You can click to enlarge the photo.
Here's another view of Prescott looking West on Gurley St, probably 1905-06. The city planners who staked out streets wide enough to accommodate a good deal of traffic, showed remarkable foresight, although it would have been virtually impossible for them to imagine the amount of traffic those streets must bear today.
In 1863, when it became apparent that the Confederacy had it's eye on the wild land east of California that was reputed to be rich with gold, silver and other natural resources, Abraham Lincoln signed legislation to divide the New Mexico territory approximately in half, and to establish the Western half as the Arizona territory. He appointed John A. Gurley of Ohio as Governor. Governor Gurley died on August 19, 1863 before he could began his Gubernatorial duties and John Noble Goodwin was appointed to take his place. Gurley Street was named in honor of John A. Gurley.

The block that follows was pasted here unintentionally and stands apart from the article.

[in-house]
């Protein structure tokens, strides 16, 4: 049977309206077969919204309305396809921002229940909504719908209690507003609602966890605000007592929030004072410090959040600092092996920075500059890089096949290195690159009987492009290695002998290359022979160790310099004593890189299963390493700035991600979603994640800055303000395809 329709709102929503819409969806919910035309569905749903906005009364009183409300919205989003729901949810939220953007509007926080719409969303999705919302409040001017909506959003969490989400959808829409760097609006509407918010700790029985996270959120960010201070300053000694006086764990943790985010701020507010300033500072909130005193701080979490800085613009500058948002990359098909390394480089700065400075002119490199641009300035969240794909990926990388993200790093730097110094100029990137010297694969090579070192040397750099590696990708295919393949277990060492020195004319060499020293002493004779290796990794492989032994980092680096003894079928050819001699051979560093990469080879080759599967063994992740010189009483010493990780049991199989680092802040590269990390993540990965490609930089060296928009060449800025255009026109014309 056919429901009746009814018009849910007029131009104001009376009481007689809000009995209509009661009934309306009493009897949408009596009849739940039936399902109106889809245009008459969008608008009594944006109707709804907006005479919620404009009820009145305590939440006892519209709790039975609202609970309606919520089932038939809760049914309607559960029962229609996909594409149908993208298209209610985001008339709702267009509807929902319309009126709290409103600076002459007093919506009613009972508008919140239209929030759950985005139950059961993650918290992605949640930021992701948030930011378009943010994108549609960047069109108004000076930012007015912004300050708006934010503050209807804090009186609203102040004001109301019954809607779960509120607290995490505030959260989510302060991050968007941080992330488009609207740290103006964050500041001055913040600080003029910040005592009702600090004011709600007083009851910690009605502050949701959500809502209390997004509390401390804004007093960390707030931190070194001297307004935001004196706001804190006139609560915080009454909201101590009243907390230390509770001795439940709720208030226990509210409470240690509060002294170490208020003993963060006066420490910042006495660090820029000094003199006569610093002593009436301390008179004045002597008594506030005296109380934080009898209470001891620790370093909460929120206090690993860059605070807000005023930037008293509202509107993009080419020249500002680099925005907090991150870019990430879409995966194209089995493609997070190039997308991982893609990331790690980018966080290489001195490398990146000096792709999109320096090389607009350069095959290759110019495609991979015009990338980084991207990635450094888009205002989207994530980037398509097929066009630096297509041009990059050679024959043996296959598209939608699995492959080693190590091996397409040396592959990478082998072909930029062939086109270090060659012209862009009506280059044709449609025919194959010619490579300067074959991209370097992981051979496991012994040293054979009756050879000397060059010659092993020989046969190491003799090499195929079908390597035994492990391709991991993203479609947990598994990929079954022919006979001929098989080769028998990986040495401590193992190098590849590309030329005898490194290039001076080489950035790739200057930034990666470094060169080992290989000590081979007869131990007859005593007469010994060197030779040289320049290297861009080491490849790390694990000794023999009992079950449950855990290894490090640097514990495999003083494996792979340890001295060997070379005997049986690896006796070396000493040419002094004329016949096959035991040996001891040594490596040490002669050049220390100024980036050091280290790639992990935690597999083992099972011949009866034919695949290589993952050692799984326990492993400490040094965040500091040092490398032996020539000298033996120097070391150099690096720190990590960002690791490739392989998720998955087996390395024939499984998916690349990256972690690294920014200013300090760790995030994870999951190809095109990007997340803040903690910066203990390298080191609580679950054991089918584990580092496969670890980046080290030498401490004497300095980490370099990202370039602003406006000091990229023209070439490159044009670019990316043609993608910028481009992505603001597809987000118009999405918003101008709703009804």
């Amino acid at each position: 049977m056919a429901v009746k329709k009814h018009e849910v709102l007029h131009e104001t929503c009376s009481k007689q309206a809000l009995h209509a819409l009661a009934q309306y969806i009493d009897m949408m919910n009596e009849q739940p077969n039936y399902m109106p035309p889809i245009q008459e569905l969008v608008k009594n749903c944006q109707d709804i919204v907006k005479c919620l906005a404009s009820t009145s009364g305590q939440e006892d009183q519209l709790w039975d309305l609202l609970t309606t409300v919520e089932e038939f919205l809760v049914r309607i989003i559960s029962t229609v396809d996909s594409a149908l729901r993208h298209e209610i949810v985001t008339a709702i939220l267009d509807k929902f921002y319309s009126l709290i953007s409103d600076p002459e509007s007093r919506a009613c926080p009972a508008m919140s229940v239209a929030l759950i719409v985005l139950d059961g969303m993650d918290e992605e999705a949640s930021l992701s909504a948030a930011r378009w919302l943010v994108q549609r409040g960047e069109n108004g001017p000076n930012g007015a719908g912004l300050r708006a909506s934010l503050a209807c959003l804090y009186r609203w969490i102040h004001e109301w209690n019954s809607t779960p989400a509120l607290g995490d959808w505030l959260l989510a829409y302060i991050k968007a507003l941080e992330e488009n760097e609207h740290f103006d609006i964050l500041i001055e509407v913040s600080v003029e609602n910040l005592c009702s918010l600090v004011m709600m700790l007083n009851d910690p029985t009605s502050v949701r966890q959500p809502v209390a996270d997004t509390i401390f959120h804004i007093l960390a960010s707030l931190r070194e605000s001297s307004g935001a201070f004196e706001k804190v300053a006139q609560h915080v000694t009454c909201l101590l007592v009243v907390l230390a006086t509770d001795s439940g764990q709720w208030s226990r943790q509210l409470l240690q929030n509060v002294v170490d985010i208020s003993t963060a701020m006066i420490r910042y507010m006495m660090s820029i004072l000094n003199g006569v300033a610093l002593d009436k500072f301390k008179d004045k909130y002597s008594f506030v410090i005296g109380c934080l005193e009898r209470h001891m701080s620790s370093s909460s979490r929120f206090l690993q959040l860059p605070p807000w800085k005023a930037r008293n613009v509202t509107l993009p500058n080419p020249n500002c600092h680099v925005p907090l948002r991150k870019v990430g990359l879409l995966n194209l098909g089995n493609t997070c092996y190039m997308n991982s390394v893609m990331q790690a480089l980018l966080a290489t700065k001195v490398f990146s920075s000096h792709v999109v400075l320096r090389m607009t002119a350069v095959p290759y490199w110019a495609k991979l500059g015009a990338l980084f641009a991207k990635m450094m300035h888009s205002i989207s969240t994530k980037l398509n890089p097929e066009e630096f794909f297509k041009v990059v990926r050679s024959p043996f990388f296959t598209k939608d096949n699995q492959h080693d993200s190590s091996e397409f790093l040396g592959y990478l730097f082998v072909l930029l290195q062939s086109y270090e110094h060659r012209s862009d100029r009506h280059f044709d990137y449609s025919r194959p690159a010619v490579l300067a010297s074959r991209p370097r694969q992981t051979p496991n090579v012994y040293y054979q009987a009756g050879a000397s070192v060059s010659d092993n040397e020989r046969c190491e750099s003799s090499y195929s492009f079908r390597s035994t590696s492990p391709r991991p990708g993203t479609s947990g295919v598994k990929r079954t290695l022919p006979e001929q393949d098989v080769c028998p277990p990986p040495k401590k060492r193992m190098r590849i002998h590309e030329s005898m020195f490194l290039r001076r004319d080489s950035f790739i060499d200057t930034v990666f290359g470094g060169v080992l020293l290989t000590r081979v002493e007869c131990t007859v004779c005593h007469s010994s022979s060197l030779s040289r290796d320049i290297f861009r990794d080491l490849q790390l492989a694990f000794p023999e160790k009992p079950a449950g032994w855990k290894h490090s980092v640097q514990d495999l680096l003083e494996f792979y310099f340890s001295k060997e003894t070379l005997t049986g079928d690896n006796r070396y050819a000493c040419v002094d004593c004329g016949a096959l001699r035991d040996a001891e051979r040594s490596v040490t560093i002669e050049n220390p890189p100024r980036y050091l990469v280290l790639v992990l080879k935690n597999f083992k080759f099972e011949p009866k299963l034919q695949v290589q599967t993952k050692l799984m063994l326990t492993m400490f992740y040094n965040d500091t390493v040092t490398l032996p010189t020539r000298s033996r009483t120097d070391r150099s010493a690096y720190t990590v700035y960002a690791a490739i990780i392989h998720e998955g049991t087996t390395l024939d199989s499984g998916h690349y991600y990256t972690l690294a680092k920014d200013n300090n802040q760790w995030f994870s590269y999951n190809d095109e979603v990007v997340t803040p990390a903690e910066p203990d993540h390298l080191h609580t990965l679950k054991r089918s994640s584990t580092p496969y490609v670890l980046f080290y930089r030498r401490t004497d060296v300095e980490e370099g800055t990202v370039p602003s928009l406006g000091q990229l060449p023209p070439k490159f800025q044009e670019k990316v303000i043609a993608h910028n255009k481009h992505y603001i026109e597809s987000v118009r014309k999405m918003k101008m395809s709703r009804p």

A trolley system was established for Prescott, run by the Mount Union Railway Company. The two cars, one for a downtown route, and one to service Fort Whipple (now known as Bob Stump V. A., the name change being one of my pet peeves), held twenty-eight passengers apiece and were both heated and lighted. Why "ride shank's mare " when for a nickel, you could ride in style?
It's unknown exactly when the lines started their official run, but on May 27, 1904 Prescott's city dignitaries were treated to a ride. You can read more about the establishment of the street car lines here at Sharlot Hall Museum, Days Past.